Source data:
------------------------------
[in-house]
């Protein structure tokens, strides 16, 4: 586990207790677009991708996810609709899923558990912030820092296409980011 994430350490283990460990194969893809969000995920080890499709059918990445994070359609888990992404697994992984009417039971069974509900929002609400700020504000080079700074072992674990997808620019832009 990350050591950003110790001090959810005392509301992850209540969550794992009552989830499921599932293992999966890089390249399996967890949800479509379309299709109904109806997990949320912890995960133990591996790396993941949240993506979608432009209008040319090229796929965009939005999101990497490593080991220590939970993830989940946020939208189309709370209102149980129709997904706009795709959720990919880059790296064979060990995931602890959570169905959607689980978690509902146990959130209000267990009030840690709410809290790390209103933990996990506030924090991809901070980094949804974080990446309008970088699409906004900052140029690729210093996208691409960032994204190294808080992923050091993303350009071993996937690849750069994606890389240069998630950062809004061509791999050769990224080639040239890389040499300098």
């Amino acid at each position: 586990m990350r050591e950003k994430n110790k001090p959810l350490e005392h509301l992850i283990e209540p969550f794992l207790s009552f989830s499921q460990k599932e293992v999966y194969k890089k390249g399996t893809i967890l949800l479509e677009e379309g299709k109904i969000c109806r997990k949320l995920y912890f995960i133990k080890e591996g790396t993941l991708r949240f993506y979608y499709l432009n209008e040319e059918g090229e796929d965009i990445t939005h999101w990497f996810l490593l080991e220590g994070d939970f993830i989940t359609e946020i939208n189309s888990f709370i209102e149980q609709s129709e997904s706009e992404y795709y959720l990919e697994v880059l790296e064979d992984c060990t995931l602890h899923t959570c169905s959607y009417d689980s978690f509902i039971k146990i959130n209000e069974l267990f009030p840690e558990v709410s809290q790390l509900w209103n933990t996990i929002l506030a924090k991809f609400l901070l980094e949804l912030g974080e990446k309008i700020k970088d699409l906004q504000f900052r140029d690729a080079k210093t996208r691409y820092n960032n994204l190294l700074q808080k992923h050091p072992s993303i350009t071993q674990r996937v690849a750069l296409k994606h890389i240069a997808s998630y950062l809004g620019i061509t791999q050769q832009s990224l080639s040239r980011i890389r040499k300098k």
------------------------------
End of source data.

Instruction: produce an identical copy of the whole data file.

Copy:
[in-house]
């Protein structure tokens, strides 16, 4: 586990207790677009991708996810609709899923558990912030820092296409980011 994430350490283990460990194969893809969000995920080890499709059918990445994070359609888990992404697994992984009417039971069974509900929002609400700020504000080079700074072992674990997808620019832009 990350050591950003110790001090959810005392509301992850209540969550794992009552989830499921599932293992999966890089390249399996967890949800479509379309299709109904109806997990949320912890995960133990591996790396993941949240993506979608432009209008040319090229796929965009939005999101990497490593080991220590939970993830989940946020939208189309709370209102149980129709997904706009795709959720990919880059790296064979060990995931602890959570169905959607689980978690509902146990959130209000267990009030840690709410809290790390209103933990996990506030924090991809901070980094949804974080990446309008970088699409906004900052140029690729210093996208691409960032994204190294808080992923050091993303350009071993996937690849750069994606890389240069998630950062809004061509791999050769990224080639040239890389040499300098």
């Amino acid at each position: 586990m990350r050591e950003k994430n110790k001090p959810l350490e005392h509301l992850i283990e209540p969550f794992l207790s009552f989830s499921q460990k599932e293992v999966y194969k890089k390249g399996t893809i967890l949800l479509e677009e379309g299709k109904i969000c109806r997990k949320l995920y912890f995960i133990k080890e591996g790396t993941l991708r949240f993506y979608y499709l432009n209008e040319e059918g090229e796929d965009i990445t939005h999101w990497f996810l490593l080991e220590g994070d939970f993830i989940t359609e946020i939208n189309s888990f709370i209102e149980q609709s129709e997904s706009e992404y795709y959720l990919e697994v880059l790296e064979d992984c060990t995931l602890h899923t959570c169905s959607y009417d689980s978690f509902i039971k146990i959130n209000e069974l267990f009030p840690e558990v709410s809290q790390l509900w209103n933990t996990i929002l506030a924090k991809f609400l901070l980094e949804l912030g974080e990446k309008i700020k970088d699409l906004q504000f900052r140029d690729a080079k210093t996208r691409y820092n960032n994204l190294l700074q808080k992923h050091p072992s993303i350009t071993q674990r996937v690849a750069l296409k994606h890389i240069a997808s998630y950062l809004g620019i061509t791999q050769q832009s990224l080639s040239r980011i890389r040499k300098k």